The linguistic shift at this point in the narrative is significant: as long as the Magical Negro was in his conventional narrative role as a minor self-sacrificing character, he spoke in Lance’s variety of English. The moment of mutiny is reflected in the switch to AAVE, and a sense that the Magical Negro is using language to express what he wants, how he wants it. As he takes over the narrative that was initially focalized through Lance, he becomes the one who defines his identity and its context. He picks up his black coat, top hat, smokes his cigar and “laugh[s] a wheezy laugh” (94) — all characteristics typical of a Haitian Vodou spirit Baron Samedi (Hanna 70).

To liberate himself from the role of the Magic Negro, the protagonist paradoxically embraces the title and flexes the powers of the Magic Negro. As Shawan Worsley suggests, stereotypes can be reclaimed: deployed in an elusive, resistive, détourned, and generative ways, to create works that “embody and revise stereotypical and demeaning imagery […] to present a counter-narrative that empowers contemporary black people” (3). The Magic Negro may not have completely transcended the system of racist stock figures, but he has come into his own as a spirit too powerful and free ever to be controlled by how others perceive him. Throwing the role of the idealized and subservient Magical Negro into the abyss with Lance, he walks away as a vodou spirit, not only replacing the white protagonist as the main character of the narrative, but orchestrating a shift in the mythological basis of the narrative’s storyworld; whereas “Lance the Brave” suggests an Arthurian mythos (and “Thor the Brave” perhaps a Scandinavian one),  the story ends by hinting at a collision between Afro-Caribbean mythology and the Tolkienian world of “hobbits, castles, dragons, princesses, and all that other shit.” (In the first published version, this collision is less pronounced, with the epic fantasy world already mixed with modernity: “Hobbits, castles, Rastas, dragons, juke joints, princesses, and shit”).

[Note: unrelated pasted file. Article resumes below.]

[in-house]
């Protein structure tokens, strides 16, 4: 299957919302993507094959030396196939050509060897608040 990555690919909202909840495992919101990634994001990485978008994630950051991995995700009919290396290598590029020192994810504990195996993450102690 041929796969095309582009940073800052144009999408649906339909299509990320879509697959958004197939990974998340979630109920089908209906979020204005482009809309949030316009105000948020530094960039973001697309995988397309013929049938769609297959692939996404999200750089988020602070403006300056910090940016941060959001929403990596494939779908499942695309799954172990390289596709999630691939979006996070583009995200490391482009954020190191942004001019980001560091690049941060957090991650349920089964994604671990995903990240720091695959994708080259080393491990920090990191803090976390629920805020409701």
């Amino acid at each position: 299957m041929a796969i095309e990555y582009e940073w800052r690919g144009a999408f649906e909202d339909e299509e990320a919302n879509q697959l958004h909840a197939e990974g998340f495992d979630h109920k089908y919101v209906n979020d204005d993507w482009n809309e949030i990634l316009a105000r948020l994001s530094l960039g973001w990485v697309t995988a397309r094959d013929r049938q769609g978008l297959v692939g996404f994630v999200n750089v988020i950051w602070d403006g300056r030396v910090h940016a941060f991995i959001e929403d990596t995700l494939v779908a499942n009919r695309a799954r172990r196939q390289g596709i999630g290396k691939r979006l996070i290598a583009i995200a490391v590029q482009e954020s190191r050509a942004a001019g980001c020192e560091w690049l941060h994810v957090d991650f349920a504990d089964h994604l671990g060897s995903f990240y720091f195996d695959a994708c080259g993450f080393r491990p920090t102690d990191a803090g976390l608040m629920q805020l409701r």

Just before he strolls away into the forest to begin adventures of his own, the Magical Negro breaks the fourth wall. In a metafictional turn, he makes a direct address, giving the reader heads up that the genre world with its racist tropes will soon be made over: “All this bullshit you readin’ is ’bout to change. The Magical Negro ain’t getting his ass kicked around here no more” (94).  Okorafor is implying through this character that the time for the racist stereotypes is up and that African and Afrodiasporic traditions will be marginalised in the genre no more.

“Mother of Invention”

“Mother of Invention” (2018) narrative shares several features with the “Magical Negro.” It too begins with a character in mortal danger: this time it is Anwuli, a pregnant Nigerian woman confined inside her AI enabled house. Instead of ‘dark shadows,’ the lethal danger comes in a form of quickly approaching storm bringing clouds of pollen. The grass pollen to which pregnant Anwuli, and others, are fatally allergic is an unintended consequence of genetic modification experiments. Anwuli has been betrayed by her lover, who turned out to be married with children, and who ran off as soon as he learned she was expecting his baby. The heavily pregnant Anwuli knows that “she and her baby would probably be dead by morning” (n.p.). Like the Magical Negro in the beginning of the short story, Anwuli is marginalized by her community, ostracized and looked down upon by her family and neighbors alike because of her affair with a married man. The unlikely salvation here too comes from a character that sheds a subservient role, breaks with prevailing SF stereotypes, and assumes independent, positive agency; but in this case, the character in question is Obi 3, the AI that is controlling Anwuli’s smart home. It is possible to draw parallels between the Haitian Vodou spirit that becomes embodied in and thus saves the Magical Negro and AI ‘spirit’ of the house that rescues Anwuli. The epigraph to the short story is from Changing Planes by Ursula K. Le Guin: “Error, fear, and suffering are the mothers of invention,” which sets the expectation that this short story will be about mistakes and hardship resulting in something new — and to a great degree this expectation is fulfilled. The inventions that save Anwuli and her child are made by the human and the AI working creatively together in desperate circumstances. Obi 3 has predicted the worsening of Anwuli’s allergies and also her stubbornness to leave the city of New Delta for a safer climate, and had made contingency plans.